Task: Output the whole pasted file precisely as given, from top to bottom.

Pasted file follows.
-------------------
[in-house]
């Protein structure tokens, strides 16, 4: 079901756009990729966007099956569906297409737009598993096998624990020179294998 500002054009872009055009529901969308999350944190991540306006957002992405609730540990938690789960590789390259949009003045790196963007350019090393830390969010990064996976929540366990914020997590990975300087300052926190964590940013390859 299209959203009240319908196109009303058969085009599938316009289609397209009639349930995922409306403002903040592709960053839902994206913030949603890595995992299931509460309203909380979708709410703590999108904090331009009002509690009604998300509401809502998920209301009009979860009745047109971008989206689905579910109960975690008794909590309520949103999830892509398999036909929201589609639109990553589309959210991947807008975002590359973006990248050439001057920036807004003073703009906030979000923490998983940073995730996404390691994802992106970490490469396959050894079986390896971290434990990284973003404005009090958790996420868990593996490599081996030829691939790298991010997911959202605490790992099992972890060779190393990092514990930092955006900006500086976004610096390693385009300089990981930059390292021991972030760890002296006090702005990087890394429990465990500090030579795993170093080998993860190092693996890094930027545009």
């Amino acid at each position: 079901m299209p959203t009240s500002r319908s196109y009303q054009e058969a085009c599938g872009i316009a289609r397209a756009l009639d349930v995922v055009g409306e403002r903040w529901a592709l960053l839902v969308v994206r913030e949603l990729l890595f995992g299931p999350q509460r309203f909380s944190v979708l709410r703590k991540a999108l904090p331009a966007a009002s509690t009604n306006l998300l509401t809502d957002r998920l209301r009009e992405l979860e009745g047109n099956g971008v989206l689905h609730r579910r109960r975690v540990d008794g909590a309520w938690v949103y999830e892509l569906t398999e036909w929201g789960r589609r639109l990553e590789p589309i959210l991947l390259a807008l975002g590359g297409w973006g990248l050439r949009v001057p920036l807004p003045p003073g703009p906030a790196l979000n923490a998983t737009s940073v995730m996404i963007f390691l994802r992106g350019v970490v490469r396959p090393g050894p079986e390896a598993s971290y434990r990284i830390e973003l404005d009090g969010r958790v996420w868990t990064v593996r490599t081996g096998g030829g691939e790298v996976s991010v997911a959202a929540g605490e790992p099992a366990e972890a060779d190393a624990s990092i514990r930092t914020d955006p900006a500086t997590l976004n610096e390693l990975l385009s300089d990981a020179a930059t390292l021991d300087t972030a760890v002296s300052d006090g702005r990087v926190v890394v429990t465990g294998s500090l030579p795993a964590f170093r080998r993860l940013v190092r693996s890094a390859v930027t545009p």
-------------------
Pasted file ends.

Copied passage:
[in-house]
């Protein structure tokens, strides 16, 4: 079901756009990729966007099956569906297409737009598993096998624990020179294998 500002054009872009055009529901969308999350944190991540306006957002992405609730540990938690789960590789390259949009003045790196963007350019090393830390969010990064996976929540366990914020997590990975300087300052926190964590940013390859 299209959203009240319908196109009303058969085009599938316009289609397209009639349930995922409306403002903040592709960053839902994206913030949603890595995992299931509460309203909380979708709410703590999108904090331009009002509690009604998300509401809502998920209301009009979860009745047109971008989206689905579910109960975690008794909590309520949103999830892509398999036909929201589609639109990553589309959210991947807008975002590359973006990248050439001057920036807004003073703009906030979000923490998983940073995730996404390691994802992106970490490469396959050894079986390896971290434990990284973003404005009090958790996420868990593996490599081996030829691939790298991010997911959202605490790992099992972890060779190393990092514990930092955006900006500086976004610096390693385009300089990981930059390292021991972030760890002296006090702005990087890394429990465990500090030579795993170093080998993860190092693996890094930027545009």
């Amino acid at each position: 079901m299209p959203t009240s500002r319908s196109y009303q054009e058969a085009c599938g872009i316009a289609r397209a756009l009639d349930v995922v055009g409306e403002r903040w529901a592709l960053l839902v969308v994206r913030e949603l990729l890595f995992g299931p999350q509460r309203f909380s944190v979708l709410r703590k991540a999108l904090p331009a966007a009002s509690t009604n306006l998300l509401t809502d957002r998920l209301r009009e992405l979860e009745g047109n099956g971008v989206l689905h609730r579910r109960r975690v540990d008794g909590a309520w938690v949103y999830e892509l569906t398999e036909w929201g789960r589609r639109l990553e590789p589309i959210l991947l390259a807008l975002g590359g297409w973006g990248l050439r949009v001057p920036l807004p003045p003073g703009p906030a790196l979000n923490a998983t737009s940073v995730m996404i963007f390691l994802r992106g350019v970490v490469r396959p090393g050894p079986e390896a598993s971290y434990r990284i830390e973003l404005d009090g969010r958790v996420w868990t990064v593996r490599t081996g096998g030829g691939e790298v996976s991010v997911a959202a929540g605490e790992p099992a366990e972890a060779d190393a624990s990092i514990r930092t914020d955006p900006a500086t997590l976004n610096e390693l990975l385009s300089d990981a020179a930059t390292l021991d300087t972030a760890v002296s300052d006090g702005r990087v926190v890394v429990t465990g294998s500090l030579p795993a964590f170093r080998r993860l940013v190092r693996s890094a390859v930027t545009p």